Rooftop’s young stars shine on stage at Stafford’s Gotta Sing
Students from Stone performing arts academy Rooftop Studios bought the house down at Stafford’s Gatehouse Theatre last month with their performance for Stafford’s Gotta Sing.
Joining a host of other youth theatre and performing arts group for the annual showcase, students from the studio’s Senior Stage Academy and Vocal Smash singing troupe, ranging in age from 10 – 17, performed series of tracks with a 1920s prohibition-era theme. Rather than perform tracks from the era, however, they chose to put a 20s twist on popular modern tracks, as Rooftop’s singing teacher, Kit Henson, explains:
“2020 is a nice round number – it made me instantly think “Wow, 100 years ago it was 1920…” I liked the idea of the contrast from then to now – the thought of prohibition, and how little policing of music and alcohol we have now. We searched for songs authentically from the 1920s but only really felt inspired by “Minnie the Moocher” but, having used Post Modern Jukebox versions of pop songs before in class and for the soap box derby one year, we decided to look into 20s versions of contemporary songs.”
The result was a real mixed bag of styles and artists cleverly transformed by 1920s style arrangements to tell a cohesive story – first up was Alex Walton with a solo performance of Cab Calloway’s Minnie the Moocher, followed by Annie Connell and Chole Bevan switching it up for a prohibition-era version of Britney Spears’ Oops I Did it Again by duet Annie Connell and Chole Bevan. Isabella Blackburn then performed Adele’s Chasing Pavements before a tap-dancing performance by Sophie Tonge, James Tonge, Isabella Blackburn and Faith Barrow. Lil Nas X’s Old Town Road was next to get the 20s treatment, with vocals from Luke Jones, James Tonge, Brady White and Ned Hancock before Caitlin Hill, Niamh Newby, Ruby Hill, Faith Barrow put a flapper spin on Beyonce’s Single Ladies. Alex Lewis rounded up the performance with a hauntingly beautiful ballad arrangement of Radiohead’s ‘Creep’ as the rest of the cast embarked on a bar-room brawl behind her.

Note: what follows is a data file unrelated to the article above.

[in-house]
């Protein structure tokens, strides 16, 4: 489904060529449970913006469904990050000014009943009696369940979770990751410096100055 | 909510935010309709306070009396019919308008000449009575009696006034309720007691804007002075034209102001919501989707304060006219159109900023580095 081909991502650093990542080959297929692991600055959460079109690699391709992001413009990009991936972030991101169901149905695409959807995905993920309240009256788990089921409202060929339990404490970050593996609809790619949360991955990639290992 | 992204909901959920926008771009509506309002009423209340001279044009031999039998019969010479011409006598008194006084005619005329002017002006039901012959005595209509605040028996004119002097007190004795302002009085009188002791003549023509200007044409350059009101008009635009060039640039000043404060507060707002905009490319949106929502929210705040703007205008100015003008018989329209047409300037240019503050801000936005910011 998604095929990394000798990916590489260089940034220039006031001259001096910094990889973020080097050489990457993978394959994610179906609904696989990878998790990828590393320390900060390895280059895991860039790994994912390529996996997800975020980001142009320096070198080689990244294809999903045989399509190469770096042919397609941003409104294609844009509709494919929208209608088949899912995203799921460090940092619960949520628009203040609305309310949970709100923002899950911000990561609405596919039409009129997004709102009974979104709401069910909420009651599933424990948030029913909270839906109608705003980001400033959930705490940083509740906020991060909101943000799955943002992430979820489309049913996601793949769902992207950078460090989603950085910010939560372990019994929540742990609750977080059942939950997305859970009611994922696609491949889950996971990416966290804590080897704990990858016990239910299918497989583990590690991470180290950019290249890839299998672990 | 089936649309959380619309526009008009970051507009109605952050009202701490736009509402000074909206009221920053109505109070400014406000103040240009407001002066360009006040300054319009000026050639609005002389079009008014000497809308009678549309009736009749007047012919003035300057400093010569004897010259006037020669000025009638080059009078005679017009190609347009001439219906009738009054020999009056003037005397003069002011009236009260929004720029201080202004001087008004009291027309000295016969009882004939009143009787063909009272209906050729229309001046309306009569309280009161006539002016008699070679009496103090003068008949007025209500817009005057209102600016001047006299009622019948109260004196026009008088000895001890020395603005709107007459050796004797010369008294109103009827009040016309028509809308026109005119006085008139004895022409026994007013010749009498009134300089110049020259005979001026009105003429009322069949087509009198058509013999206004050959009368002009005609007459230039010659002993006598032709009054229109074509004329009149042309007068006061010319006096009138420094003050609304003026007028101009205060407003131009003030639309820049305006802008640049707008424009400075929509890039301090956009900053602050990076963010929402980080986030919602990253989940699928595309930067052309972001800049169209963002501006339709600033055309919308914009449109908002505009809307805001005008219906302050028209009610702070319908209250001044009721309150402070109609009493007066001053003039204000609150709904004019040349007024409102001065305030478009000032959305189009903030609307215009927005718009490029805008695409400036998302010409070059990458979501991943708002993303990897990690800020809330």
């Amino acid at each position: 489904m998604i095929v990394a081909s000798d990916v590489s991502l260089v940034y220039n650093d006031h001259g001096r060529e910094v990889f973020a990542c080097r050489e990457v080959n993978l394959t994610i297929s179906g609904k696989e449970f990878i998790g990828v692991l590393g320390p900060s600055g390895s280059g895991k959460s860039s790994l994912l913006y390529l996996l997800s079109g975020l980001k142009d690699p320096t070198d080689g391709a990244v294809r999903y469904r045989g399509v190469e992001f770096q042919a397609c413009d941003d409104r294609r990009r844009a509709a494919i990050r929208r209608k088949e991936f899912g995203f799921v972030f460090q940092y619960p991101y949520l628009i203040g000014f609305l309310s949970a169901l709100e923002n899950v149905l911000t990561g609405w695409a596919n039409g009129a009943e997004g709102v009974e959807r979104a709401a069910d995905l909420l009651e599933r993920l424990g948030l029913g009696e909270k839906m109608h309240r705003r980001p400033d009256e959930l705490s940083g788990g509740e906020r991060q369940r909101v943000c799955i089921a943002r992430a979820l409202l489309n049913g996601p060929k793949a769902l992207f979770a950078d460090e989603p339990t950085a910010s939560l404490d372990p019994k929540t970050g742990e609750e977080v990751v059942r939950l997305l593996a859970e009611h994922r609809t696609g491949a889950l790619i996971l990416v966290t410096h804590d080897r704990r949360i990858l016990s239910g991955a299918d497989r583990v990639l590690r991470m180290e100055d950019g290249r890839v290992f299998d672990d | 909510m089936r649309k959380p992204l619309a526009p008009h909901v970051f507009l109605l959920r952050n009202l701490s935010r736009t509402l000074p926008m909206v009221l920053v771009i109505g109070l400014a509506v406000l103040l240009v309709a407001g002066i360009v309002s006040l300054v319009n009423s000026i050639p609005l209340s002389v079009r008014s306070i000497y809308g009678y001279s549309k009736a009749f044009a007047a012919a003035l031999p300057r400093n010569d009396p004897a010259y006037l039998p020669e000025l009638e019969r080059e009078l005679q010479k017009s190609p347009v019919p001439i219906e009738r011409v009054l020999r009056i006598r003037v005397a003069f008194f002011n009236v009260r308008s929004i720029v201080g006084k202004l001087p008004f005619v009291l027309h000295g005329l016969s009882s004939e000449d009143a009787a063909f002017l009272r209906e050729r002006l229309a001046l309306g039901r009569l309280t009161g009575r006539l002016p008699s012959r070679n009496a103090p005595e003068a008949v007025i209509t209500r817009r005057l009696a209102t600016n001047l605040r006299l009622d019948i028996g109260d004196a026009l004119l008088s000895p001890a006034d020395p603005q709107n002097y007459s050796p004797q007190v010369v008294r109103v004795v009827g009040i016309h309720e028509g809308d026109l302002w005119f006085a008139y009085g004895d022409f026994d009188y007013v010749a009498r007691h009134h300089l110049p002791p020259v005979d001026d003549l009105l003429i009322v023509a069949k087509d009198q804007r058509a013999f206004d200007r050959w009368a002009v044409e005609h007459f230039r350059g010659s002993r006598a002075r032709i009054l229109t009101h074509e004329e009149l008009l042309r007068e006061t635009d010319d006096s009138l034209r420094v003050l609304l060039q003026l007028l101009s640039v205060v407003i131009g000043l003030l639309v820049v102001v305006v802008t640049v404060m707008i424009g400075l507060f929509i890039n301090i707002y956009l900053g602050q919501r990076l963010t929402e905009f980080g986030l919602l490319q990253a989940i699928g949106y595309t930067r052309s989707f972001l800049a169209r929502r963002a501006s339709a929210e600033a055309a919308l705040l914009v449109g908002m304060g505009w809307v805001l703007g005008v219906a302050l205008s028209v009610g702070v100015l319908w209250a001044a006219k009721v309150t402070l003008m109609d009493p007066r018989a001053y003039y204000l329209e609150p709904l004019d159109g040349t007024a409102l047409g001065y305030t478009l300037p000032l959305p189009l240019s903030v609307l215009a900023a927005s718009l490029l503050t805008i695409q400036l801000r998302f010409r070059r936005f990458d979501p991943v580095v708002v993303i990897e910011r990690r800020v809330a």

But it wasn’t just the diversity of the tracks and quality of the singing that won the students a standing ovation – the whole performance piece was carefully constructed to provide context, as Kit explains:
“From the beginning I had the idea for the bar brawl – I liked the juxtaposition of Alex singing a beautiful ballad whilst it all ‘kicked off’ behind her! I always like to create something more conceptual rather than just stand and sing, it allows the students to really immerse themselves not just in the music, but in the performance element too. For the audience it creates a more immersive style of performance too – transporting them to a different time and place.”
With another winning performance under their belts, Senior Stage Academy students are now busy rehearsing for their big show, ‘Little Shop of Horrors’, which will run at the Stoke Rep Theatre from September 23rd-26th.